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Why Turnover Margin May Have Doomed Oklahoma State in 2017



Thus far in 2017, Oklahoma State has its best defense since 2013. That is a real thing that is true, despite what your eyes tell you. Look at these points per drive numbers from the last five years.

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Combine that reality with the fact that OSU had the most efficient offense in school history (we don’t have 1988 numbers) as well as one of the 25 most efficient offenses in college football in the last decade, and OSU should have been significantly better than the last two years when it had roughly the same defense but a worse offense. Right?

Apparently not.

There were two things at play here. The first is that when you look at season-long stats, it’s hard to get a clear picture of how individual games played out. I’ve said this a million times, but a team that scores 50 points every game is far more valuable than a team that scores 100 one game and 0 the next, even though both teams average 50 a game.

The other part of this equation for me, though, is turnovers. OSU has long been a team that forced loads of them, which has made them a great success in the Big 12. This year? Not so much. The Pokes ranked No. 31 nationally in turnovers gained and No. 61 in turnover margin per game. Not good!

Compare that with recent years. First, turnovers forced per game.


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It’s not a bad number, but it’s not a great one, either. It’s also one of the three worst of the last eight years. The turnover margin per game is even worse.

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Look at the other poor outings. One was 2012 when OSU won eight games. The other was 2014 when it barely made a bowl. This tells a pretty good story of why OSU only won nine games in the regular season despite not seeing a drop in defensive efficiency and seeing a massive rise on the offensive side.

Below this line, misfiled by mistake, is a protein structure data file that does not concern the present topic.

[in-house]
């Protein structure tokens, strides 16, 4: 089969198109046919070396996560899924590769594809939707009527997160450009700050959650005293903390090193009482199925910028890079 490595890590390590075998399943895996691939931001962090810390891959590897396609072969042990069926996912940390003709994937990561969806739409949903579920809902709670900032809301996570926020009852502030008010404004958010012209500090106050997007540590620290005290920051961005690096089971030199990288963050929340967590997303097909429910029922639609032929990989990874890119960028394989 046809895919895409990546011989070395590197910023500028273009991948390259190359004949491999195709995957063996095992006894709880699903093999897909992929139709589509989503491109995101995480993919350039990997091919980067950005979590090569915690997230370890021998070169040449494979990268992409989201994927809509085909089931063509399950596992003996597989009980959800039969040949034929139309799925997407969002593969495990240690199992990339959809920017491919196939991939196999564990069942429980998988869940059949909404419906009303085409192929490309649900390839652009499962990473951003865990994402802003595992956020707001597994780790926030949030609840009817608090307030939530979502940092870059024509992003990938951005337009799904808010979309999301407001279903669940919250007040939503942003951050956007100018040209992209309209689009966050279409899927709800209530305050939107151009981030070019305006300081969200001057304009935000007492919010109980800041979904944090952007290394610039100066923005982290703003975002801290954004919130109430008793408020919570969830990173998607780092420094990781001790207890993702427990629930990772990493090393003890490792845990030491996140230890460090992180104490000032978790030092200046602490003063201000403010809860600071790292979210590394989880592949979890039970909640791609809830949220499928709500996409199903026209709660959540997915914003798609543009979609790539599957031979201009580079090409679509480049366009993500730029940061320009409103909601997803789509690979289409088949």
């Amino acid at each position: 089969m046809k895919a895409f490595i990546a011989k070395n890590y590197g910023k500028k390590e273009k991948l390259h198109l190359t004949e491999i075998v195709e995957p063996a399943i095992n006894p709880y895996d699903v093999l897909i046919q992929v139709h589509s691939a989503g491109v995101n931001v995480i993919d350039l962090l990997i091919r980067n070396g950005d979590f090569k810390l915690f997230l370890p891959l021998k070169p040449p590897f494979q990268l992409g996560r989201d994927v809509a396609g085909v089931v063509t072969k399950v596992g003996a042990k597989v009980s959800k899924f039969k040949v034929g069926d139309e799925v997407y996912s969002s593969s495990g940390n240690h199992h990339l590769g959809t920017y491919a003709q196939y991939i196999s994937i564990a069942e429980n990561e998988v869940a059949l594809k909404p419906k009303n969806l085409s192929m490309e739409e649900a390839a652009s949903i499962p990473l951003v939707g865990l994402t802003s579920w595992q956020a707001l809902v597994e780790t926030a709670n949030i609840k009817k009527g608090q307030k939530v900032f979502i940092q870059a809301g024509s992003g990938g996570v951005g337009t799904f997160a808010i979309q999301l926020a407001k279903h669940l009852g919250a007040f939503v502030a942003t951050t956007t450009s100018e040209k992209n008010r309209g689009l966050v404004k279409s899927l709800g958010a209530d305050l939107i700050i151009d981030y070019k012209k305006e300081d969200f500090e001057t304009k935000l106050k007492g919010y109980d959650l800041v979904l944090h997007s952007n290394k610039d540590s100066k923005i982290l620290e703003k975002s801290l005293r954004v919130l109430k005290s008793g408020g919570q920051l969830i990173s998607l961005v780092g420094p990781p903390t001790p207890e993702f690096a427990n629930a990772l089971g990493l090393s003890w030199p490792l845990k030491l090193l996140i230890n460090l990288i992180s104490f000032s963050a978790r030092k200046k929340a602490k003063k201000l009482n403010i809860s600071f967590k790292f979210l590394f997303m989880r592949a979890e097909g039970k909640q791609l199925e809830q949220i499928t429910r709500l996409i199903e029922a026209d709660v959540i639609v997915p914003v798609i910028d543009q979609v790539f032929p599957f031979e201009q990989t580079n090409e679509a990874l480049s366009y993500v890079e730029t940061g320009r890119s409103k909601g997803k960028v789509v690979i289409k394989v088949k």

Consider this: In Big 12 play, OSU only had one more punt than OU (33-32), but they had twice as many turnovers (16-8). This results in poor field position and lost momentum. There are, of course, myriad reasons why OSU’s season ended in disappointment, but this one stood out to me. (An aside: OSU had 33 punts in B12 play. TCU had 60. That is infuriating.)

In a year in which the difference between 11-1 and 7-5 was literally four drives (OU, KSU, ISU, UT), things like field position mattered (especially for Oklahoma State). Last year, they were 18th in offensive field position and first in defensive field position. This year they slipped to 55th and 13th respectively, mostly because of poor kick coverage (but also because those turnover numbers were way down).

So the question becomes whether the last few years were a mirage or if 2017 was the outlier. It was a hell of a year to let what you traditionally have done best slip through the cracks (field position, turnovers etc.) and it cost OSU a NY6 bowl or better in the last year of Rudolph and Washington’s careers.

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